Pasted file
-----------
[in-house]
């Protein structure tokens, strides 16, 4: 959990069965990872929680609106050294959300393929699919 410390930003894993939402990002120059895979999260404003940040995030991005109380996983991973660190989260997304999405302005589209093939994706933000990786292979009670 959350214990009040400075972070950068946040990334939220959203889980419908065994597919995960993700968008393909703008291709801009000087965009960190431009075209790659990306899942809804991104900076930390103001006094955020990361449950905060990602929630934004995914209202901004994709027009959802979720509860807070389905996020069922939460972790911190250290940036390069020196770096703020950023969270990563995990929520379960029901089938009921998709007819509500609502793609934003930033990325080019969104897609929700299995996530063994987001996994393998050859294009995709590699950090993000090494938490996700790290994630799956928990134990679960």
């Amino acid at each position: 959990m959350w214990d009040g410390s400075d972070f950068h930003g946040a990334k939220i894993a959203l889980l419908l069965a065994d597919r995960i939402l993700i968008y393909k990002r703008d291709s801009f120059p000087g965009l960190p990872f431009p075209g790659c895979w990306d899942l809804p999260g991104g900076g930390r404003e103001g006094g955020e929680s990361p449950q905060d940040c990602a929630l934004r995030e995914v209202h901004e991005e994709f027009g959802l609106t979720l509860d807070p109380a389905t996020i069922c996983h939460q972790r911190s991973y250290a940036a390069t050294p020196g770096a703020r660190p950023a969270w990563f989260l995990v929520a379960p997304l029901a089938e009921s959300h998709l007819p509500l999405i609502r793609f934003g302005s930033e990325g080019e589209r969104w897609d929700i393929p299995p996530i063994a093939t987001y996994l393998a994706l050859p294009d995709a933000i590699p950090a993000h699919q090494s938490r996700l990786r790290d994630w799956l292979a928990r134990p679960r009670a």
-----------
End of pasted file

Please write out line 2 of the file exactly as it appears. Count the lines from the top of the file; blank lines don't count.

């Protein structure tokens, strides 16, 4: 959990069965990872929680609106050294959300393929699919 410390930003894993939402990002120059895979999260404003940040995030991005109380996983991973660190989260997304999405302005589209093939994706933000990786292979009670 959350214990009040400075972070950068946040990334939220959203889980419908065994597919995960993700968008393909703008291709801009000087965009960190431009075209790659990306899942809804991104900076930390103001006094955020990361449950905060990602929630934004995914209202901004994709027009959802979720509860807070389905996020069922939460972790911190250290940036390069020196770096703020950023969270990563995990929520379960029901089938009921998709007819509500609502793609934003930033990325080019969104897609929700299995996530063994987001996994393998050859294009995709590699950090993000090494938490996700790290994630799956928990134990679960």